Effects of land use on summer thermal regimes in critical salmonid habitats of the Pacific Northwest

Publication: Canadian Journal of Fisheries and Aquatic Sciences
16 July 2018


The effect of climate change on stream temperature regimes is of significant concern to natural resource managers focused on protecting cold-water-dependent species. Nevertheless, understanding of how human land-use activities may act to exacerbate the effects of climate change on stream temperature regimes is limited. Using extensive stream temperature data with high-resolution climate and habitat data, we quantified how land management activities are related to summer stream temperatures across the Pacific Northwest, USA. We then described the distribution of land management practices influencing summer thermal regimes relative to the distribution of salmonid fish species of conservation concern. After accounting for climatic and geophysical variation, we detected a strong relationship between livestock grazing and summer thermal regimes. Maximum, average, and diel variation in water temperature was greater where livestock grazing was present. Livestock grazing was widespread, occurring in 43%–100% of sites supporting salmonid species of conservation concern. Thus, current land management practices may be intensifying the effects of ongoing climate change in freshwater habitats, acting to further threaten cold-water fishes of conservation concern.


L’effet des changements climatiques sur les régimes thermiques des cours d’eau constitue une importante préoccupation pour les gestionnaires de ressources naturelles qui œuvrent à la protection des espèces dépendant de l’eau froide. La compréhension de l’exacerbation des effets des changements climatiques sur les régimes thermiques des cours d’eau que pourraient causer les activités humaines d’utilisation du sol est toutefois limitée. En combinant d’abondantes données sur la température des cours d’eau à des données climatiques et sur l’habitat de haute résolution, nous quantifions le lien entre les activités d’aménagement du territoire et les températures estivales de cours d’eau dans le Pacific Northwest (États-Unis). Nous décrivons ensuite la répartition des pratiques d’aménagement du territoire qui influencent les régimes thermiques estivaux au vu de la répartition des espèces de salmonidés dont la conservation est préoccupante. Après avoir pris en compte les variations climatiques et géophysiques, nous observons une forte relation entre le pacage du bétail et les régimes thermiques estivaux. Les variations maximums, moyennes et nycthémérales des températures de l’eau sont les plus grandes en présence de pacage d’animaux. Ce dernier est répandu, étant présent dans de 43 % à 100 % des sites supportant des espèces de salmonidés dont la conservation est préoccupante. Les pratiques actuelles d’aménagement du territoire pourraient donc intensifier les effets des changements climatiques en cours dans les habitats d’eau douce, rehaussant la menace qui pèse sur les poissons d’eau froide dont la conservation est préoccupante. [Traduit par la Rédaction]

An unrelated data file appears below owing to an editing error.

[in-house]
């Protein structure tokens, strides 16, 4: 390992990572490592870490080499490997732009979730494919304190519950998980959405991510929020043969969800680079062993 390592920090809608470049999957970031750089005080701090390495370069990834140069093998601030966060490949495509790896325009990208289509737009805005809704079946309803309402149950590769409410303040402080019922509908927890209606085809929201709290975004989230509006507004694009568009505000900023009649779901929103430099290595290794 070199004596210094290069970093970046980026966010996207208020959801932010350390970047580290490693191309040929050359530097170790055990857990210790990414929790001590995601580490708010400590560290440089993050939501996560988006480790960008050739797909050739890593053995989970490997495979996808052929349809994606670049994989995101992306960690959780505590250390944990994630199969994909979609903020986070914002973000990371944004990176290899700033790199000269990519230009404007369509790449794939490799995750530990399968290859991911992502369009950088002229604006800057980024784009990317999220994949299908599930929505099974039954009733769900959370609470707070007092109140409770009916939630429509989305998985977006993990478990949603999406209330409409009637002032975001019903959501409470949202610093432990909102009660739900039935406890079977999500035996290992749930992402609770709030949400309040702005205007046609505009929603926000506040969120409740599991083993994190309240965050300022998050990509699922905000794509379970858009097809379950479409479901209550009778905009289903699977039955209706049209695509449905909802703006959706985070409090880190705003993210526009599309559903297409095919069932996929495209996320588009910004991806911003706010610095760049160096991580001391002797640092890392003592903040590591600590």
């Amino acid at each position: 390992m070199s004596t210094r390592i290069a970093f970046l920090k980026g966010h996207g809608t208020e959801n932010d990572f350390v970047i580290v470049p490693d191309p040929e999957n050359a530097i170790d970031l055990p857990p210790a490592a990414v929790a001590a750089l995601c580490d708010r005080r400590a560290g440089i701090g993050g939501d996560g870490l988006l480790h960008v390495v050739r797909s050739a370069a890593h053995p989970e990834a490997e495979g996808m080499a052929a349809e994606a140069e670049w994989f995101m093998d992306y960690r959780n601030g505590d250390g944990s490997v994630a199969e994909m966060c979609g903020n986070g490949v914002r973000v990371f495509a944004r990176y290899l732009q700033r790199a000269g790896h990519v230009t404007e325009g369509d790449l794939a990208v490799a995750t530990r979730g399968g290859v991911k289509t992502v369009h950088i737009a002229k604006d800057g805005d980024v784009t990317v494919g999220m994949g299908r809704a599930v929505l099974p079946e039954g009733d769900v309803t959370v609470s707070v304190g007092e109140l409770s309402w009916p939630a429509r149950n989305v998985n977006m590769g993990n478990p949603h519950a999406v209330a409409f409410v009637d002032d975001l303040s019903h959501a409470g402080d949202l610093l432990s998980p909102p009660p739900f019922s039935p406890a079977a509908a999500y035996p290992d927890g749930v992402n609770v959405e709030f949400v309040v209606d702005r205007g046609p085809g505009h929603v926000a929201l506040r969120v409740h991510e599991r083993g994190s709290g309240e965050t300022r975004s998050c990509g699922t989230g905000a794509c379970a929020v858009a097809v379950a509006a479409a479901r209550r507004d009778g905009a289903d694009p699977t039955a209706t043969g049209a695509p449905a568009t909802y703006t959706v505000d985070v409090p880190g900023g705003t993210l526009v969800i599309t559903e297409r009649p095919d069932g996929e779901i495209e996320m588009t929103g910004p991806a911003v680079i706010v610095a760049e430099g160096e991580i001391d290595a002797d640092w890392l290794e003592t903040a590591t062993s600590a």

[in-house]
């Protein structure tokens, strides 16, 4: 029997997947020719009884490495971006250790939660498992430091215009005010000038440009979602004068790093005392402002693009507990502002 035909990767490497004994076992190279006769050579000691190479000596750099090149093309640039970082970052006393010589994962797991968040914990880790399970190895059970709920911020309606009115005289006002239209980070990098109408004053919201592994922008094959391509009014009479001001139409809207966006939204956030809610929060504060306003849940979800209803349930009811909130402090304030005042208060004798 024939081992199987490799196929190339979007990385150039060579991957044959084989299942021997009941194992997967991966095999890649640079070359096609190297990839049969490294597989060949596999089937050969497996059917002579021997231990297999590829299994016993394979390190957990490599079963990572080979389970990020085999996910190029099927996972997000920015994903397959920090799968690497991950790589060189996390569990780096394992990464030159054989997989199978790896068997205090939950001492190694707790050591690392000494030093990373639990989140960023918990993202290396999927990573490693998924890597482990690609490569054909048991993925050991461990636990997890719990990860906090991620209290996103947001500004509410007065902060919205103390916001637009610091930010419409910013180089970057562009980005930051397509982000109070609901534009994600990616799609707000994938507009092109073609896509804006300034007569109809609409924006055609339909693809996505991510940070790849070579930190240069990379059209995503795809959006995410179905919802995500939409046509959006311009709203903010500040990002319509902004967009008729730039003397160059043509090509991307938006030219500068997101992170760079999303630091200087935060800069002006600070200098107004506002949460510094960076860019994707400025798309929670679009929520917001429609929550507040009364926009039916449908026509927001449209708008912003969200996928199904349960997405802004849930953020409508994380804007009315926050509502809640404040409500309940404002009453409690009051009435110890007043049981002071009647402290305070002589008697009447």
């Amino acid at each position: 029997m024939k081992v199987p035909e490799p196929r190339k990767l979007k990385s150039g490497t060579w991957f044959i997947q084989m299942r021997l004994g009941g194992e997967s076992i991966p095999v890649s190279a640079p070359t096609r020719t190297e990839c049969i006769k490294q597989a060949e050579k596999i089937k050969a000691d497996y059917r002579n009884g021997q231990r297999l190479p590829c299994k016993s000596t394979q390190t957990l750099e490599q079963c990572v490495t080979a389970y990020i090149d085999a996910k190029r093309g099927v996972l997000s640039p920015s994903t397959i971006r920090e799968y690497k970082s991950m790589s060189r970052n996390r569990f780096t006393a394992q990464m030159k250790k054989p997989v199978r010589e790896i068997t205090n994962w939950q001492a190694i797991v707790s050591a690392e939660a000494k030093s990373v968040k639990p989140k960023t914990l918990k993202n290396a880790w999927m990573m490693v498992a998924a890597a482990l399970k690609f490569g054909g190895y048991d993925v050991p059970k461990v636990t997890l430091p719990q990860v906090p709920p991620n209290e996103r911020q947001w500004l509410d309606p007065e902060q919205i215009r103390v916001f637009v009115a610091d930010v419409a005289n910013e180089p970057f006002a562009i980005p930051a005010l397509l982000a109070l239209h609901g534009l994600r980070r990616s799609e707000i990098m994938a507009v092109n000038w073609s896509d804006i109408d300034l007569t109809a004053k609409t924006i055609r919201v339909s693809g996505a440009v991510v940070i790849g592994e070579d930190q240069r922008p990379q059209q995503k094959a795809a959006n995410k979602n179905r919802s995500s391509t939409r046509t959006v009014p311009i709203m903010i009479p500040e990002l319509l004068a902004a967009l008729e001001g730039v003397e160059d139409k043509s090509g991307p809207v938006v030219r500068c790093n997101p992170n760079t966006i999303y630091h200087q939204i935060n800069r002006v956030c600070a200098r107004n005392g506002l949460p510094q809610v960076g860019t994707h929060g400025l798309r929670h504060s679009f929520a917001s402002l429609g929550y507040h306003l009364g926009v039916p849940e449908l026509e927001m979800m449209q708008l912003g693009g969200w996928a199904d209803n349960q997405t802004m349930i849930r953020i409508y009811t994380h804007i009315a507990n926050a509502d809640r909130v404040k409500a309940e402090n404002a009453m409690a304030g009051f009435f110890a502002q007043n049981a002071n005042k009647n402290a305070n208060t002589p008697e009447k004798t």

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cover image Canadian Journal of Fisheries and Aquatic Sciences
Canadian Journal of Fisheries and Aquatic Sciences
Volume 76Number 5May 2019
Pages: 753 - 761


Received: 25 April 2018
Accepted: 27 June 2018
Published online: 16 July 2018


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Ryan P. Kovach rkovach@usgs.gov
US Geological Survey, Northern Rocky Mountain Science Center, Missoula, MT 59802, USA.
Clint C. Muhlfeld
US Geological Survey, Northern Rocky Mountain Science Center, West Glacier, MT 59936, USA.
Robert Al-Chokhachy
US Geological Survey, Northern Rocky Mountain Science Center, Bozeman, MT 59715, USA.
Jeffrey V. Ojala
US Forest Service, PIBO Monitoring Program, Logan, UT 84321, USA.
Eric K. Archer
US Forest Service, PIBO Monitoring Program, Logan, UT 84321, USA.


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